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Re: [Condor-users] PASSWD_CACHE_REFRESH in 6.9.4?
- Date: Tue, 23 Oct 2007 13:36:04 -0700
- From: Stuart Anderson <anderson@xxxxxxxxxxxxxxxx>
- Subject: Re: [Condor-users] PASSWD_CACHE_REFRESH in 6.9.4?
Thanks for the explanation. What is the current default and
recommended value for SCHED_UNIV_RENICE_INCREMENT in the 6.9 series?
What about adding a LOCAL_UNIV_RENICE_INCREMENT option? For example,
I would like to make the distinction that DAGMan has a higher priority
in the scheduler universe than short running user jobs in the local
On Tue, Oct 23, 2007 at 09:04:29AM -0500, Dan Bradley wrote:
> Ian Chesal wrote:
> >> This seems counter intuitive to me. Why would _not_ nice'ing
> >> the shadow
> >> processes on a busy submit machine be a good thing?
> > Ditto. Is this a Windows scheduler only thing? I'm almost certain Alan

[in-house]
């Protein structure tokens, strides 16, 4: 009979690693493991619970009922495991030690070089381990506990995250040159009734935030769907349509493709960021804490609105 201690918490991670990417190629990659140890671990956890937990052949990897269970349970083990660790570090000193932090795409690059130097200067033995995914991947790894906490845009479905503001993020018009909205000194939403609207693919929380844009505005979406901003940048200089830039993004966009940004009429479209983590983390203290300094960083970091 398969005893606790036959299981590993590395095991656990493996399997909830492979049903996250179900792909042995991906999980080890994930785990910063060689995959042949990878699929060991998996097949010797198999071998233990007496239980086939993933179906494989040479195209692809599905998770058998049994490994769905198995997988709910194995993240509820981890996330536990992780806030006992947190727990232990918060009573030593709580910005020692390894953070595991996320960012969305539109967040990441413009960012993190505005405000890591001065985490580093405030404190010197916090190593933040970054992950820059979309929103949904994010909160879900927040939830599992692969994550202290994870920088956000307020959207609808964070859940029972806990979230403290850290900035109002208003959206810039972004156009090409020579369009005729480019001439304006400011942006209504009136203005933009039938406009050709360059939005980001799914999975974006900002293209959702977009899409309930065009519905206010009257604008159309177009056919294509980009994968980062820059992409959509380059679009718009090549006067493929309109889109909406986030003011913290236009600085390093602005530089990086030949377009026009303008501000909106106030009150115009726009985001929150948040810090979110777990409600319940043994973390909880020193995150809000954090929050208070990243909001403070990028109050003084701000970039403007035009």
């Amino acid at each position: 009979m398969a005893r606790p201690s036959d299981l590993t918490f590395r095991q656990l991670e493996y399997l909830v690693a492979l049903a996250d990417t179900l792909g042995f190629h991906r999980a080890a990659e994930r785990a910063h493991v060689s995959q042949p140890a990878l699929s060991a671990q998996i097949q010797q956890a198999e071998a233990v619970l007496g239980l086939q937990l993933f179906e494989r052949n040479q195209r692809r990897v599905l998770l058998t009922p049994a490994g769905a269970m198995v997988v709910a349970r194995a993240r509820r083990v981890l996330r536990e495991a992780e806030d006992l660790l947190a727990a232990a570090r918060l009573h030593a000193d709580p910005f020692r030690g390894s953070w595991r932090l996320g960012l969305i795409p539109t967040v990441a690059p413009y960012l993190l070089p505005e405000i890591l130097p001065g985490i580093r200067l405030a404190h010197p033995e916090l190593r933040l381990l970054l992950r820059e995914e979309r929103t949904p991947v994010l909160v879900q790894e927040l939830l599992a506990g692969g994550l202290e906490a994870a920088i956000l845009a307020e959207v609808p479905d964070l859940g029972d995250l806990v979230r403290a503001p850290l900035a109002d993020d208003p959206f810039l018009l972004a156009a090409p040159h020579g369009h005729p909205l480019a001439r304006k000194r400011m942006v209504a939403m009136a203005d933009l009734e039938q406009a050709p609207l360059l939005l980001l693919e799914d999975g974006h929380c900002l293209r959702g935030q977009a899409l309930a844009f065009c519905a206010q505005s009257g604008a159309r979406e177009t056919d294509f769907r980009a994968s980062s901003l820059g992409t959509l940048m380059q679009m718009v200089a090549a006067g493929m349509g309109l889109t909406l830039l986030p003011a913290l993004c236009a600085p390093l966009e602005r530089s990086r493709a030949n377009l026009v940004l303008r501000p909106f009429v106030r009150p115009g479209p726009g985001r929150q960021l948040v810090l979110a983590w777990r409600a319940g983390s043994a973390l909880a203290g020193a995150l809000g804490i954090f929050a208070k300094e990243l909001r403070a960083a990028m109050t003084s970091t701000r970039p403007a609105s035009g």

> > De Smet's talk every year at Condor Week talks about using higher nice
> > levels on the shadows to help out a starved-for-CPU schedd process.
> If you want to increase the priority of the schedd, that is possibly a
> good idea. However, using SHADOW_RENICE_INCREMENT=10 to decrease the
> priority of the shadows below all other normal processes on the system
> degrades throughput in every case we have observed or tested in the 6.9
> branch. Part of the problem is that the schedd and the shadow need to
> communicate. During this communication, it is actually possible for the
> schedd to be slowed down because it is stuck waiting for a response from
> a low priority shadow. More common is to see connection failures in the
> shadow logs due to the shadow being so cpu starved that it cannot form a
> connection to the schedd, even with very generous timeouts.
> Another thing that has changed is that the 6.9.4 schedd is much less cpu
> hungry than 6.8. Having 10s of thousands of jobs in the queue and a few
> thousand jobs running should not severely tax the 6.9.4 schedd on
> reasonable server-class hardware unless the jobs are so fast that the
> completion rate is greater than ~10-15 jobs per second.
> I'll admit that our tests of this have all been under linux and have
> been focussed on vanilla universe. We're certainly hoping for feedback
> on all the other possible usage cases.
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Stuart Anderson anderson@xxxxxxxxxxxxxxxx